Chili con carne in dark beer

After a good dinner one can forgive anybody, even one’s own relatives. -Oscar Wilde

Ok, so I’ve admitted a number of times I am a vegetarian! Which doesn’t stop me from cooking meat for other people. To me it’s been quite an interesting journey – cooking something that I don’t taste along the way. It may be a bit too early to admit, but I do think I’m getting good at determining how the dish is turning out from the scents, texture, the way it looks. And I still remember how it’s supposed to look, taste and smell. 
When thinking about cold winter days and nights, the food that associates most with comfort is chili con carne. Patience is a virtue, especially when making a stew, in this case – chili. All in all it took about 2 hours. The more it simmers, the more incorporated all ingredients are, the better it tastes. My aim was to make it very hot and spicy. But there the not tasting part did the trick – I think I added a bit too little chilies, although I went for 3. Some extracts helped me get to the desired hotness level.
* 500 g minced beef
* 800 g (2 cans) canned whole peeled tomatoes
* 400 g (1 can) red kidney beans
* 3-4 tablespoons of tomato paste
* 2 onions
* 2 garlic heads
* 3-4 celery stems
* 1 red bell pepper
* 3-5 chilies (judge by your tolerance for heat)
* 1 bottle dark beer
* 2 tablespoons cumin powder
* 1 tablespoon coriander
* 2 tablespoons smoked hot paprika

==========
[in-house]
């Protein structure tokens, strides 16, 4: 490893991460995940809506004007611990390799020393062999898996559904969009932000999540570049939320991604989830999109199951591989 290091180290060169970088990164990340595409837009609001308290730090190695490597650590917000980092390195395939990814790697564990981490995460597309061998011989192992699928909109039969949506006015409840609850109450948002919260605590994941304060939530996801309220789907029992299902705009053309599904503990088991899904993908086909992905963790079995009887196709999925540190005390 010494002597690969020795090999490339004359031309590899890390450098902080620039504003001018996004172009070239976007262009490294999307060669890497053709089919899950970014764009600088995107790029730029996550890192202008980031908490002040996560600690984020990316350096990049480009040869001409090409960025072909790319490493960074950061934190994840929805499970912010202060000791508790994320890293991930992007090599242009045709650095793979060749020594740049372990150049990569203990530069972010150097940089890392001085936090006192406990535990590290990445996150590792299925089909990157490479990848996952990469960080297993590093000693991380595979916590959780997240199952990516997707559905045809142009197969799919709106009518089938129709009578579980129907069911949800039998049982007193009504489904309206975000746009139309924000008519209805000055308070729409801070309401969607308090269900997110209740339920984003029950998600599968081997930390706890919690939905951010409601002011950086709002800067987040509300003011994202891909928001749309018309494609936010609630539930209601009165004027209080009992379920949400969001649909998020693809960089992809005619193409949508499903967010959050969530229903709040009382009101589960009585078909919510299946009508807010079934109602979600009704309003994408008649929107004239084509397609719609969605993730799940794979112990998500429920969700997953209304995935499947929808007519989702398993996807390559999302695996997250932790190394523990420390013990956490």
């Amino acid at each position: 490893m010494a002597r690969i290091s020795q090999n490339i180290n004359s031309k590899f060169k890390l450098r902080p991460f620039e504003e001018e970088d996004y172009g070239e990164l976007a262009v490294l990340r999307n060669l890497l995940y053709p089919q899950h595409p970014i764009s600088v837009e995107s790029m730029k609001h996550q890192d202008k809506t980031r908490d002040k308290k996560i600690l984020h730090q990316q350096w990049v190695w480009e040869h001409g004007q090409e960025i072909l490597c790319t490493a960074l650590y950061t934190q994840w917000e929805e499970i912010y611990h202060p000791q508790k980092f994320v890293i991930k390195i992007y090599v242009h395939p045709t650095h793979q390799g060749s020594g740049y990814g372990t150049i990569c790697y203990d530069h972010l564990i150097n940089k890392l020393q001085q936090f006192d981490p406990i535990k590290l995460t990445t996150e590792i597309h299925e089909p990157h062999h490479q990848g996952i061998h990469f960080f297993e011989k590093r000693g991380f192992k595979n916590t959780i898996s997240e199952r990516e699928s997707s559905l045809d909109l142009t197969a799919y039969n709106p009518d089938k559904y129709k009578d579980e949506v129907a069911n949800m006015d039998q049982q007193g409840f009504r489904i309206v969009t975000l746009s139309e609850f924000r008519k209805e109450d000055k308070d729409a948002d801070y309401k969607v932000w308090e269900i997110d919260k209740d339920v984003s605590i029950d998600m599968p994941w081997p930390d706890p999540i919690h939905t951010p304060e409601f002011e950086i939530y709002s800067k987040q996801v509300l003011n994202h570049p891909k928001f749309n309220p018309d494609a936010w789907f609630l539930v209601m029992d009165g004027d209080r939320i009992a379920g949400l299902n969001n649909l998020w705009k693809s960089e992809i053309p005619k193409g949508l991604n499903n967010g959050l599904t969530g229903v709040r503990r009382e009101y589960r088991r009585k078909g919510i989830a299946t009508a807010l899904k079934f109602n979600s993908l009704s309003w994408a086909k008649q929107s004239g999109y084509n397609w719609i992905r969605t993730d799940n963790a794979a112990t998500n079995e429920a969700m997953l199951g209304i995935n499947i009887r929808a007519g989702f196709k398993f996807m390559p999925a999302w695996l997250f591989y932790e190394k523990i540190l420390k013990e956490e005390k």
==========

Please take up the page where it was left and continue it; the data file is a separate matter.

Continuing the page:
* Salt’n’pepper
* Sunflower oil
* Cheddar cheese with chili

* Fresh parsley – well it does go well with the dish as a finishing touch. However I forgot to add it!

Start with meat. Heat a few tablespoons of oil and fry the beef for 10-15 minutes. The moisture needs to go and the meat needs to turn brown and crispy. Once done, transfer the beef to a large pot, where you’ll be making the chili. 
Don’t wash the pan. It has all those bit and pieces of meat sticking and you want to make good use of that. Slice the onion and fry in the pan over moderate heat. In a few minutes add chopped garlic. I chopped whole chilies, with seeds – remember, I was going for very hot! Now add all other spices, leaving salt and pepper for a bit later. Fry everything in the pan so all those scents really come out!
Now get the pot with the meat on the stove. Transfer everything from the pan to the pot, pour the beer. Give it a good 10-15 minutes.
Separately, in that same pan, over a bit of oil, fry chopped celery and bell pepper. Transfer to the pot once tender. Add salt and pepper to taste. Let it simmer over medium heat for an hour or so. If you like it a little bit more thin, pour a glass of water, in best case – some beef stock.
Now when the chili is almost done, add the kidney beans, another 5 minutes and it’s ready to be served! Garnish with a dab of sour cream and shredded cheddar, well and fresh parsley and enjoy!
Bon appétit!

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